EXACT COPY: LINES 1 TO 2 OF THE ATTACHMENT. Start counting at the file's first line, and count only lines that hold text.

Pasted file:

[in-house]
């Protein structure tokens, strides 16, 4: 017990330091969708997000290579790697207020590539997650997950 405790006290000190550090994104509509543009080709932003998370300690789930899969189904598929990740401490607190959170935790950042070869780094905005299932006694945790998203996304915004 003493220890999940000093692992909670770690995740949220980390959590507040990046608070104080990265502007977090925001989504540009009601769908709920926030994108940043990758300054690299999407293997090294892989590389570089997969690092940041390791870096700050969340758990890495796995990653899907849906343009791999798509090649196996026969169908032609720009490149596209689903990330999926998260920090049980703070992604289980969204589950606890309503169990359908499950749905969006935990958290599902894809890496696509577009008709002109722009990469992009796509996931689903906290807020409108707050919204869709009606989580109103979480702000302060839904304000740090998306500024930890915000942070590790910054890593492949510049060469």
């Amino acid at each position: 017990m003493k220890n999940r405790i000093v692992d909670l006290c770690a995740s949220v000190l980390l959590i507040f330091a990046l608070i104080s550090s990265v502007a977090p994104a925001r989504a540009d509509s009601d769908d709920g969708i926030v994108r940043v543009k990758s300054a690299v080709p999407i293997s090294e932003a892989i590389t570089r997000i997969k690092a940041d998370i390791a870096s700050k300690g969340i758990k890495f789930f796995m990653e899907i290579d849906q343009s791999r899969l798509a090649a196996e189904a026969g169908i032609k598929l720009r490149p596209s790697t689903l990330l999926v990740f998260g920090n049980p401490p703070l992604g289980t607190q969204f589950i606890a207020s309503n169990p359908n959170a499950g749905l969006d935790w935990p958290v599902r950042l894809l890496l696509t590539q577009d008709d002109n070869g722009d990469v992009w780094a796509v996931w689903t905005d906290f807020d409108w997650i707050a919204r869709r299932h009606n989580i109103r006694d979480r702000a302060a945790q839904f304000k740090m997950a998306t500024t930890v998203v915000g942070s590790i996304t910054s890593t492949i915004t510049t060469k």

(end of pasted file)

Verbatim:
[in-house]
């Protein structure tokens, strides 16, 4: 017990330091969708997000290579790697207020590539997650997950 405790006290000190550090994104509509543009080709932003998370300690789930899969189904598929990740401490607190959170935790950042070869780094905005299932006694945790998203996304915004 003493220890999940000093692992909670770690995740949220980390959590507040990046608070104080990265502007977090925001989504540009009601769908709920926030994108940043990758300054690299999407293997090294892989590389570089997969690092940041390791870096700050969340758990890495796995990653899907849906343009791999798509090649196996026969169908032609720009490149596209689903990330999926998260920090049980703070992604289980969204589950606890309503169990359908499950749905969006935990958290599902894809890496696509577009008709002109722009990469992009796509996931689903906290807020409108707050919204869709009606989580109103979480702000302060839904304000740090998306500024930890915000942070590790910054890593492949510049060469």